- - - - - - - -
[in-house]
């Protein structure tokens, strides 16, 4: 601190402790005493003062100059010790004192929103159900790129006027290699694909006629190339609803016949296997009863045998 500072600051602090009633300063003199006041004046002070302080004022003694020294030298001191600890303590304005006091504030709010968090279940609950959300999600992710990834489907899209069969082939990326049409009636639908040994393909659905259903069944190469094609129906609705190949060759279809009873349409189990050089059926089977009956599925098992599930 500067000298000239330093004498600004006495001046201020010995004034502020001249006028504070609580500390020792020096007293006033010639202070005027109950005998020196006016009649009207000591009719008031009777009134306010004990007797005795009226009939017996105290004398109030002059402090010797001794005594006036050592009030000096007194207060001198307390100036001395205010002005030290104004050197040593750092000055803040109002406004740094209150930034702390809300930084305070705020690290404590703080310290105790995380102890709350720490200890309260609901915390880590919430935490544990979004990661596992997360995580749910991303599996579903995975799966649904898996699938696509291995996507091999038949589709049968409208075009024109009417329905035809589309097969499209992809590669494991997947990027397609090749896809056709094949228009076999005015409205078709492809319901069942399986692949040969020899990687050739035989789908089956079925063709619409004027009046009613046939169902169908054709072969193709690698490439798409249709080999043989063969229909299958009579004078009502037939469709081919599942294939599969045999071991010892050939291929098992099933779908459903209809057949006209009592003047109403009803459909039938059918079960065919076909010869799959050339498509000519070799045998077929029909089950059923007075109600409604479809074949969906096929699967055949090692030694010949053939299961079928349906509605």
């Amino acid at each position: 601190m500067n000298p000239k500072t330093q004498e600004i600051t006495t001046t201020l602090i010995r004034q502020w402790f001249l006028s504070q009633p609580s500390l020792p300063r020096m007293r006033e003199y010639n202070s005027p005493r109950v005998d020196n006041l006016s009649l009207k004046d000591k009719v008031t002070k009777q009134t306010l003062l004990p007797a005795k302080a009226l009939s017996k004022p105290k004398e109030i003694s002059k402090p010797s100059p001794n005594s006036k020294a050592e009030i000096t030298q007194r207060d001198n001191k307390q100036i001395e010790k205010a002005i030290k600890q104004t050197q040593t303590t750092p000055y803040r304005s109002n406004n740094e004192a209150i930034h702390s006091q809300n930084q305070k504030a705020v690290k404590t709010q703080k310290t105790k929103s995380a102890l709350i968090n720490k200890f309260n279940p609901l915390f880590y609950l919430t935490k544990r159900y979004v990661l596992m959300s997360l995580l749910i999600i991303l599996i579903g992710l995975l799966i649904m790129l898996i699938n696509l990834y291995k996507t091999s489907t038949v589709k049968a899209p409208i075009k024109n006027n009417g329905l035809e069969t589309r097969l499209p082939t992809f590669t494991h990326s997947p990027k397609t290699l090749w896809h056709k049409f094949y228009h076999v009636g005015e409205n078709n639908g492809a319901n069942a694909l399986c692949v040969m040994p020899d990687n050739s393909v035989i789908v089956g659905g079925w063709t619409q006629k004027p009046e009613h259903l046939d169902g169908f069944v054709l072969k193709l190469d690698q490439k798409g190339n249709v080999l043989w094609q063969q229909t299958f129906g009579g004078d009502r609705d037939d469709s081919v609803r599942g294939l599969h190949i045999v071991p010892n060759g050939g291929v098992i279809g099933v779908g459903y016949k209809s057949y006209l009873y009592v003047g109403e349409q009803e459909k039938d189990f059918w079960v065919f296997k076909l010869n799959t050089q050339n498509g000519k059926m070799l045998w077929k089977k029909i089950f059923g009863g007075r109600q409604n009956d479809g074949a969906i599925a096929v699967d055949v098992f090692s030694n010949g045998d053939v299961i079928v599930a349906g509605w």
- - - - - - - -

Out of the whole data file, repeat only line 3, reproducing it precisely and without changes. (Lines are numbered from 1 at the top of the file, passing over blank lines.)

């Amino acid at each position: 601190m500067n000298p000239k500072t330093q004498e600004i600051t006495t001046t201020l602090i010995r004034q502020w402790f001249l006028s504070q009633p609580s500390l020792p300063r020096m007293r006033e003199y010639n202070s005027p005493r109950v005998d020196n006041l006016s009649l009207k004046d000591k009719v008031t002070k009777q009134t306010l003062l004990p007797a005795k302080a009226l009939s017996k004022p105290k004398e109030i003694s002059k402090p010797s100059p001794n005594s006036k020294a050592e009030i000096t030298q007194r207060d001198n001191k307390q100036i001395e010790k205010a002005i030290k600890q104004t050197q040593t303590t750092p000055y803040r304005s109002n406004n740094e004192a209150i930034h702390s006091q809300n930084q305070k504030a705020v690290k404590t709010q703080k310290t105790k929103s995380a102890l709350i968090n720490k200890f309260n279940p609901l915390f880590y609950l919430t935490k544990r159900y979004v990661l596992m959300s997360l995580l749910i999600i991303l599996i579903g992710l995975l799966i649904m790129l898996i699938n696509l990834y291995k996507t091999s489907t038949v589709k049968a899209p409208i075009k024109n006027n009417g329905l035809e069969t589309r097969l499209p082939t992809f590669t494991h990326s997947p990027k397609t290699l090749w896809h056709k049409f094949y228009h076999v009636g005015e409205n078709n639908g492809a319901n069942a694909l399986c692949v040969m040994p020899d990687n050739s393909v035989i789908v089956g659905g079925w063709t619409q006629k004027p009046e009613h259903l046939d169902g169908f069944v054709l072969k193709l190469d690698q490439k798409g190339n249709v080999l043989w094609q063969q229909t299958f129906g009579g004078d009502r609705d037939d469709s081919v609803r599942g294939l599969h190949i045999v071991p010892n060759g050939g291929v098992i279809g099933v779908g459903y016949k209809s057949y006209l009873y009592v003047g109403e349409q009803e459909k039938d189990f059918w079960v065919f296997k076909l010869n799959t050089q050339n498509g000519k059926m070799l045998w077929k089977k029909i089950f059923g009863g007075r109600q409604n009956d479809g074949a969906i599925a096929v699967d055949v098992f090692s030694n010949g045998d053939v299961i079928v599930a349906g509605w």